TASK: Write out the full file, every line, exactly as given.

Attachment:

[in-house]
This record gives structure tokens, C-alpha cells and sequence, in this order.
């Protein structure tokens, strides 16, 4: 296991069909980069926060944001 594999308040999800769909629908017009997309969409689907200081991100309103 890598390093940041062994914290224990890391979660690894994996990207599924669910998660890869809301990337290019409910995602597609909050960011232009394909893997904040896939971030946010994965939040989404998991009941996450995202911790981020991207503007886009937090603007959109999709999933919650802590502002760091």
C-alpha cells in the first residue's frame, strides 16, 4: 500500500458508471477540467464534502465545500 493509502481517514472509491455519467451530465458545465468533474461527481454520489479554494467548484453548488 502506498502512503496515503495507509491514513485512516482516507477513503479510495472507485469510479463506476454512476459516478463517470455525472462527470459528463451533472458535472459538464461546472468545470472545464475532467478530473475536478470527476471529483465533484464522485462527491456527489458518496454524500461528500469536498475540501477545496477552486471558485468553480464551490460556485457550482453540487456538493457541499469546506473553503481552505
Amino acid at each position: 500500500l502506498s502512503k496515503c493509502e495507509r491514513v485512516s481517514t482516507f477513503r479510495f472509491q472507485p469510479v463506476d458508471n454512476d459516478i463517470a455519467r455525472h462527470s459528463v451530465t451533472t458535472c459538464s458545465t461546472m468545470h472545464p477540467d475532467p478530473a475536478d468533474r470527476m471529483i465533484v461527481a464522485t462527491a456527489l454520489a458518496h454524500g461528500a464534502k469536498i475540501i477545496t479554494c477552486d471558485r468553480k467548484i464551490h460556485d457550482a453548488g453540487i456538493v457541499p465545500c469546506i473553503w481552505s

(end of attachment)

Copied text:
[in-house]
This record gives structure tokens, C-alpha cells and sequence, in this order.
């Protein structure tokens, strides 16, 4: 296991069909980069926060944001 594999308040999800769909629908017009997309969409689907200081991100309103 890598390093940041062994914290224990890391979660690894994996990207599924669910998660890869809301990337290019409910995602597609909050960011232009394909893997904040896939971030946010994965939040989404998991009941996450995202911790981020991207503007886009937090603007959109999709999933919650802590502002760091």
C-alpha cells in the first residue's frame, strides 16, 4: 500500500458508471477540467464534502465545500 493509502481517514472509491455519467451530465458545465468533474461527481454520489479554494467548484453548488 502506498502512503496515503495507509491514513485512516482516507477513503479510495472507485469510479463506476454512476459516478463517470455525472462527470459528463451533472458535472459538464461546472468545470472545464475532467478530473475536478470527476471529483465533484464522485462527491456527489458518496454524500461528500469536498475540501477545496477552486471558485468553480464551490460556485457550482453540487456538493457541499469546506473553503481552505
Amino acid at each position: 500500500l502506498s502512503k496515503c493509502e495507509r491514513v485512516s481517514t482516507f477513503r479510495f472509491q472507485p469510479v463506476d458508471n454512476d459516478i463517470a455519467r455525472h462527470s459528463v451530465t451533472t458535472c459538464s458545465t461546472m468545470h472545464p477540467d475532467p478530473a475536478d468533474r470527476m471529483i465533484v461527481a464522485t462527491a456527489l454520489a458518496h454524500g461528500a464534502k469536498i475540501i477545496t479554494c477552486d471558485r468553480k467548484i464551490h460556485d457550482a453548488g453540487i456538493v457541499p465545500c469546506i473553503w481552505s